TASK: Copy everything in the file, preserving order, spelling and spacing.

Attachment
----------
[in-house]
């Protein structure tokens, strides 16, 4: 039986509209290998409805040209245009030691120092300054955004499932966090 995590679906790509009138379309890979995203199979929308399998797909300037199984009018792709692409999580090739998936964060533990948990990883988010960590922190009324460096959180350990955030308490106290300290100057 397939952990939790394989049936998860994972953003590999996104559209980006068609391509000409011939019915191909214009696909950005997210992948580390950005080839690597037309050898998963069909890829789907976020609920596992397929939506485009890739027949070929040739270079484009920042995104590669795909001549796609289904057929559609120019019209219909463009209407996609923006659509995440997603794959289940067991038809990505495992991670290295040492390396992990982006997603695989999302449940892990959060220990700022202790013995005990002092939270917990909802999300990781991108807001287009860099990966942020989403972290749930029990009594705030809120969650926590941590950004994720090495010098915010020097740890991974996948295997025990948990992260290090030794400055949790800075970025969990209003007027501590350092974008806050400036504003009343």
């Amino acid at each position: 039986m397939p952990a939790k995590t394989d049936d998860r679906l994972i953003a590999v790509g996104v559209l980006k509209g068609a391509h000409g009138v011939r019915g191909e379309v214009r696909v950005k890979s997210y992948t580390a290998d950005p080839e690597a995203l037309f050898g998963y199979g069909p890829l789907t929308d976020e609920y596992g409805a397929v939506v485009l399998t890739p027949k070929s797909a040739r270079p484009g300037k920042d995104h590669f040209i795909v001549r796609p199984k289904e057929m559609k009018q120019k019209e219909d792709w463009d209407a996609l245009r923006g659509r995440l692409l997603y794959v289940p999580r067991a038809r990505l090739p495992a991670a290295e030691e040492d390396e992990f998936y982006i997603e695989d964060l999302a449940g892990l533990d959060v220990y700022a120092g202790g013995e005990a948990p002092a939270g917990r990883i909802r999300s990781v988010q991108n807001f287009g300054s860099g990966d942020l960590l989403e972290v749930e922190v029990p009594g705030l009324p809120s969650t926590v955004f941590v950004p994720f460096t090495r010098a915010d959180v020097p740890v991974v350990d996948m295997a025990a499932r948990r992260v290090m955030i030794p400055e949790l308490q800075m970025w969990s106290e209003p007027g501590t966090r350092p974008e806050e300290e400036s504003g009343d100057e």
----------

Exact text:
[in-house]
């Protein structure tokens, strides 16, 4: 039986509209290998409805040209245009030691120092300054955004499932966090 995590679906790509009138379309890979995203199979929308399998797909300037199984009018792709692409999580090739998936964060533990948990990883988010960590922190009324460096959180350990955030308490106290300290100057 397939952990939790394989049936998860994972953003590999996104559209980006068609391509000409011939019915191909214009696909950005997210992948580390950005080839690597037309050898998963069909890829789907976020609920596992397929939506485009890739027949070929040739270079484009920042995104590669795909001549796609289904057929559609120019019209219909463009209407996609923006659509995440997603794959289940067991038809990505495992991670290295040492390396992990982006997603695989999302449940892990959060220990700022202790013995005990002092939270917990909802999300990781991108807001287009860099990966942020989403972290749930029990009594705030809120969650926590941590950004994720090495010098915010020097740890991974996948295997025990948990992260290090030794400055949790800075970025969990209003007027501590350092974008806050400036504003009343």
């Amino acid at each position: 039986m397939p952990a939790k995590t394989d049936d998860r679906l994972i953003a590999v790509g996104v559209l980006k509209g068609a391509h000409g009138v011939r019915g191909e379309v214009r696909v950005k890979s997210y992948t580390a290998d950005p080839e690597a995203l037309f050898g998963y199979g069909p890829l789907t929308d976020e609920y596992g409805a397929v939506v485009l399998t890739p027949k070929s797909a040739r270079p484009g300037k920042d995104h590669f040209i795909v001549r796609p199984k289904e057929m559609k009018q120019k019209e219909d792709w463009d209407a996609l245009r923006g659509r995440l692409l997603y794959v289940p999580r067991a038809r990505l090739p495992a991670a290295e030691e040492d390396e992990f998936y982006i997603e695989d964060l999302a449940g892990l533990d959060v220990y700022a120092g202790g013995e005990a948990p002092a939270g917990r990883i909802r999300s990781v988010q991108n807001f287009g300054s860099g990966d942020l960590l989403e972290v749930e922190v029990p009594g705030l009324p809120s969650t926590v955004f941590v950004p994720f460096t090495r010098a915010d959180v020097p740890v991974v350990d996948m295997a025990a499932r948990r992260v290090m955030i030794p400055e949790l308490q800075m970025w969990s106290e209003p007027g501590t966090r350092p974008e806050e300290e400036s504003g009343d100057e």